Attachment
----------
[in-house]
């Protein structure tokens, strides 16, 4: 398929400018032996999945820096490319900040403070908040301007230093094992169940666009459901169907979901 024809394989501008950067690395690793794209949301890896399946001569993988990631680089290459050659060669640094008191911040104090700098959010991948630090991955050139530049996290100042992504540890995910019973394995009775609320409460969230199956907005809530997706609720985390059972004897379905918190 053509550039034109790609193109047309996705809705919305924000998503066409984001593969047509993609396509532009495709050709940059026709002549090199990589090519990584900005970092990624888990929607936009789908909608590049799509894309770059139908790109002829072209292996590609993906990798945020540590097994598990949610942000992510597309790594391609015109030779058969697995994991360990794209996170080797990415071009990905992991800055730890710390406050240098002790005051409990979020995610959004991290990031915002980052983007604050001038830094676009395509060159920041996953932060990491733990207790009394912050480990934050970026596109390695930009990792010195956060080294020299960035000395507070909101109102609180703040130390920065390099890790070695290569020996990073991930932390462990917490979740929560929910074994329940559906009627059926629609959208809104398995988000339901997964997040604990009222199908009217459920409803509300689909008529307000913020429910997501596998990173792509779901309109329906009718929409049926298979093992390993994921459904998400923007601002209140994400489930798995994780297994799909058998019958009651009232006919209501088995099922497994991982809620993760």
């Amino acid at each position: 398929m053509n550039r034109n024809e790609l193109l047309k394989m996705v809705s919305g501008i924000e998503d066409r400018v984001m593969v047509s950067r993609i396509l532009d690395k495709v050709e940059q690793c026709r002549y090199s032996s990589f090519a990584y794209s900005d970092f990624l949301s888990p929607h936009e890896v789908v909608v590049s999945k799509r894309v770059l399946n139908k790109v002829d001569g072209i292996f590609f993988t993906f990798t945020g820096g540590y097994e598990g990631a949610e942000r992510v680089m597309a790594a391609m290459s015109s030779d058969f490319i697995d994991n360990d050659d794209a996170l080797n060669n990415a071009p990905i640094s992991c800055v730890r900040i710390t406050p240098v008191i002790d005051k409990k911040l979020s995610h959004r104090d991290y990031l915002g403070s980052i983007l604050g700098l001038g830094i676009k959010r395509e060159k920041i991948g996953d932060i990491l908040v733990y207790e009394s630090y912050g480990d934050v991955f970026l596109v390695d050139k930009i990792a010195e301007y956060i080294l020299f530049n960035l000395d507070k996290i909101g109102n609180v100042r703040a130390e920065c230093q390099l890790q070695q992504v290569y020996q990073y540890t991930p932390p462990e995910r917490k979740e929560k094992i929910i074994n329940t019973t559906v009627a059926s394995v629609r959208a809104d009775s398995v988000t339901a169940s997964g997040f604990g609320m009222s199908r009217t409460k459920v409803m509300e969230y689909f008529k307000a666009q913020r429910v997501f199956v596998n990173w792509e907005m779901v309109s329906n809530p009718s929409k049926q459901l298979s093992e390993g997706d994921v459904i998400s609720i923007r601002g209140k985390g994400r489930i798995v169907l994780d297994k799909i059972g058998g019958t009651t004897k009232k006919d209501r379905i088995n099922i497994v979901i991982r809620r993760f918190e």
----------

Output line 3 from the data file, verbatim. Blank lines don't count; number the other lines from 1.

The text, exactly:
């Amino acid at each position: 398929m053509n550039r034109n024809e790609l193109l047309k394989m996705v809705s919305g501008i924000e998503d066409r400018v984001m593969v047509s950067r993609i396509l532009d690395k495709v050709e940059q690793c026709r002549y090199s032996s990589f090519a990584y794209s900005d970092f990624l949301s888990p929607h936009e890896v789908v909608v590049s999945k799509r894309v770059l399946n139908k790109v002829d001569g072209i292996f590609f993988t993906f990798t945020g820096g540590y097994e598990g990631a949610e942000r992510v680089m597309a790594a391609m290459s015109s030779d058969f490319i697995d994991n360990d050659d794209a996170l080797n060669n990415a071009p990905i640094s992991c800055v730890r900040i710390t406050p240098v008191i002790d005051k409990k911040l979020s995610h959004r104090d991290y990031l915002g403070s980052i983007l604050g700098l001038g830094i676009k959010r395509e060159k920041i991948g996953d932060i990491l908040v733990y207790e009394s630090y912050g480990d934050v991955f970026l596109v390695d050139k930009i990792a010195e301007y956060i080294l020299f530049n960035l000395d507070k996290i909101g109102n609180v100042r703040a130390e920065c230093q390099l890790q070695q992504v290569y020996q990073y540890t991930p932390p462990e995910r917490k979740e929560k094992i929910i074994n329940t019973t559906v009627a059926s394995v629609r959208a809104d009775s398995v988000t339901a169940s997964g997040f604990g609320m009222s199908r009217t409460k459920v409803m509300e969230y689909f008529k307000a666009q913020r429910v997501f199956v596998n990173w792509e907005m779901v309109s329906n809530p009718s929409k049926q459901l298979s093992e390993g997706d994921v459904i998400s609720i923007r601002g209140k985390g994400r489930i798995v169907l994780d297994k799909i059972g058998g019958t009651t004897k009232k006919d209501r379905i088995n099922i497994v979901i991982r809620r993760f918190e």